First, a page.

Annual Report of the Operations of the United States Life-Saving Service for the fiscal year ending June 30, 1912:
Shortly after 3 a.m. a three-masted schooner was discovered by the beach patrol ashore 2-1/2 miles south of the Gull Shoal (NC) station. The patrol burned a signal to apprise the vessel’s crew that their plight was known, then hastened to the station with the news of the disaster. The man keeping the watch in the station lookout had seen the signal on the beach, and when the patrolman appeared all hands were in readiness for wreck duty. After news of the disaster had been sent by telephone to the adjacent Chicamacomico and Little Kinnakeet stations, the life-saving crew launched their surfboat, and on going alongside found the vessel to be the schooner Willie H. Child, from New York for Jacksonville, FL, in ballast, with a crew of 8 men all told. She had lost her bearings in the smoky weather that prevailed and suffered the misfortune above mentioned. Assistance was offered the master, but declined for the time being, as he entertained the hope that the vessel would float free on the next tide. While waiting for the tide to serve, the life saving crew went ashore to send telegrams to the owners of the schooner and to summon a revenue cutter. The station crews from Chicamacomico and Little Kinnakeet presently arrived, and with their aid the vessel was floated and worked up the beach 2 miles in an effort to get her outside the bar.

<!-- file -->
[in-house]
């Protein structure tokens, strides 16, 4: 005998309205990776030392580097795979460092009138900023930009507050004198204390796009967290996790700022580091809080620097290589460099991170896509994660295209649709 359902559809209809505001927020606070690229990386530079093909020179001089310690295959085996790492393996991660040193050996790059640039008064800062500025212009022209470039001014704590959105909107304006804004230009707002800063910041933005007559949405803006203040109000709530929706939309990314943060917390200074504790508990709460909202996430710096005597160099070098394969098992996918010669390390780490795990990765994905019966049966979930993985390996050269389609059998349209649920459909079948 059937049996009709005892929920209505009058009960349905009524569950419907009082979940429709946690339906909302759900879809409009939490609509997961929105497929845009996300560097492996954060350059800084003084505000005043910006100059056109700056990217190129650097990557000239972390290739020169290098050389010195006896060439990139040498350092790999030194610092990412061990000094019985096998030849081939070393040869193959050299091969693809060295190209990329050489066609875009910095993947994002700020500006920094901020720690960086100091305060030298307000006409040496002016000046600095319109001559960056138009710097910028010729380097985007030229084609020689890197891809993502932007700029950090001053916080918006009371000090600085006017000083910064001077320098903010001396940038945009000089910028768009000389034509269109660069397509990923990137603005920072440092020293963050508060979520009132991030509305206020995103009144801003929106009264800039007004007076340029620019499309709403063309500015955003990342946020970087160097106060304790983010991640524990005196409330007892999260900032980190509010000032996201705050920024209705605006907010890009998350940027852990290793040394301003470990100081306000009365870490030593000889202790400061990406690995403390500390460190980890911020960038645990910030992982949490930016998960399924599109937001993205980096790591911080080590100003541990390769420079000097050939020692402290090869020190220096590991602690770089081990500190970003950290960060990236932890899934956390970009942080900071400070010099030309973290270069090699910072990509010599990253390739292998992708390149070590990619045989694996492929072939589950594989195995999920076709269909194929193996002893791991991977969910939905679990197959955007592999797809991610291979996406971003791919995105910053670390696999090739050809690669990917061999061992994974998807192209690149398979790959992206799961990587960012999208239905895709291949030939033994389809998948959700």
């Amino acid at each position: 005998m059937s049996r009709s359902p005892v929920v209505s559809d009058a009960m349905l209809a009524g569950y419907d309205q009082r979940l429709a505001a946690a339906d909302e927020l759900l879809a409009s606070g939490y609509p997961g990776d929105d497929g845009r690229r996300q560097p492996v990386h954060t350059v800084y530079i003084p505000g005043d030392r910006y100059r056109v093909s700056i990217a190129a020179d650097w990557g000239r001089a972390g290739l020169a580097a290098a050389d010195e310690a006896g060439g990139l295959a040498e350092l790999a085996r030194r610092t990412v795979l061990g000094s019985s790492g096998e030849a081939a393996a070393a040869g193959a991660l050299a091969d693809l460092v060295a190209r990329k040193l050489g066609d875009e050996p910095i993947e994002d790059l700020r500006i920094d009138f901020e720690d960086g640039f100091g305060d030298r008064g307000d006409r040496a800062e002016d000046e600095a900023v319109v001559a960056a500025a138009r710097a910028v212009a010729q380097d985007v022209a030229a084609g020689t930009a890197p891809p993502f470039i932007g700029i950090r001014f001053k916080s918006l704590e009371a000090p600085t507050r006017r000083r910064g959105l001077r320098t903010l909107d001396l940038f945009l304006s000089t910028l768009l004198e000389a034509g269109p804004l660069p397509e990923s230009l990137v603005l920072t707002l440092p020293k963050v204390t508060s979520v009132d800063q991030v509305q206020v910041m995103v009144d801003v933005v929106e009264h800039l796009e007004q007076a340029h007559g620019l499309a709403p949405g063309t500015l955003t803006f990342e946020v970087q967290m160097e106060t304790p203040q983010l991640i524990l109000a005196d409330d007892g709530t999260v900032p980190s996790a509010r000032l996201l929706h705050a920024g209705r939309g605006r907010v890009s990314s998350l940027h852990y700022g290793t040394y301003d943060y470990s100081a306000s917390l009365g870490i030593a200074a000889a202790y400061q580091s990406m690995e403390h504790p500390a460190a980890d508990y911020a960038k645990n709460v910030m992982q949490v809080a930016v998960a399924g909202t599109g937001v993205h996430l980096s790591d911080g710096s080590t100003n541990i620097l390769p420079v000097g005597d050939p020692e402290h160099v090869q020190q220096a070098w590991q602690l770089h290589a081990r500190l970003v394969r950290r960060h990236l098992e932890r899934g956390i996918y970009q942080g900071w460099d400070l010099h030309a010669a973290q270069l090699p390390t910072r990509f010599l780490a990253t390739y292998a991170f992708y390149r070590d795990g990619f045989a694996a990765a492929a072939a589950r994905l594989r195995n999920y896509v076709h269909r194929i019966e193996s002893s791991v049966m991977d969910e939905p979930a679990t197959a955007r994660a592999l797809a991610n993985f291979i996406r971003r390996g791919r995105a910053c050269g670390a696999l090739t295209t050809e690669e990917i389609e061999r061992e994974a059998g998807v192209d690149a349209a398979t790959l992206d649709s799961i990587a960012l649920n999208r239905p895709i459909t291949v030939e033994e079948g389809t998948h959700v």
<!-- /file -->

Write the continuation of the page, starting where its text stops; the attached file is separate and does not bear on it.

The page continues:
Notwithstanding their efforts, however, she finally fetched up hard and fast near the beach. As she was apparently doomed her master now decided to abandon her. He and his crew, with their effects, were accordingly taken ashore. The life saving crew from Cape Hatteras and a revenue cutter later came upon the scene, but they could do nothing. The schooner became a total loss.